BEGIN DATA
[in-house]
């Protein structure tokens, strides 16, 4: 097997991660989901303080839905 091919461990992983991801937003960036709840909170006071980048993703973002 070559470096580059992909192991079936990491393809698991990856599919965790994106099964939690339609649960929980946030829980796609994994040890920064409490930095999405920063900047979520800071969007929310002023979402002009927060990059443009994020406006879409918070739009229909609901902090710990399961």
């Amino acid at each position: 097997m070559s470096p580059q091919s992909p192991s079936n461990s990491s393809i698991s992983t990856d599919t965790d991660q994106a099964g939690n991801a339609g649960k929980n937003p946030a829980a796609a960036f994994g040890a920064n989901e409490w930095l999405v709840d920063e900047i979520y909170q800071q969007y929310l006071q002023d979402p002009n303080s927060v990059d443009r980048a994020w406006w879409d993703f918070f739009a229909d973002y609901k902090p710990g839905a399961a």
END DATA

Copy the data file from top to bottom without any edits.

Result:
[in-house]
């Protein structure tokens, strides 16, 4: 097997991660989901303080839905 091919461990992983991801937003960036709840909170006071980048993703973002 070559470096580059992909192991079936990491393809698991990856599919965790994106099964939690339609649960929980946030829980796609994994040890920064409490930095999405920063900047979520800071969007929310002023979402002009927060990059443009994020406006879409918070739009229909609901902090710990399961």
């Amino acid at each position: 097997m070559s470096p580059q091919s992909p192991s079936n461990s990491s393809i698991s992983t990856d599919t965790d991660q994106a099964g939690n991801a339609g649960k929980n937003p946030a829980a796609a960036f994994g040890a920064n989901e409490w930095l999405v709840d920063e900047i979520y909170q800071q969007y929310l006071q002023d979402p002009n303080s927060v990059d443009r980048a994020w406006w879409d993703f918070f739009a229909d973002y609901k902090p710990g839905a399961a």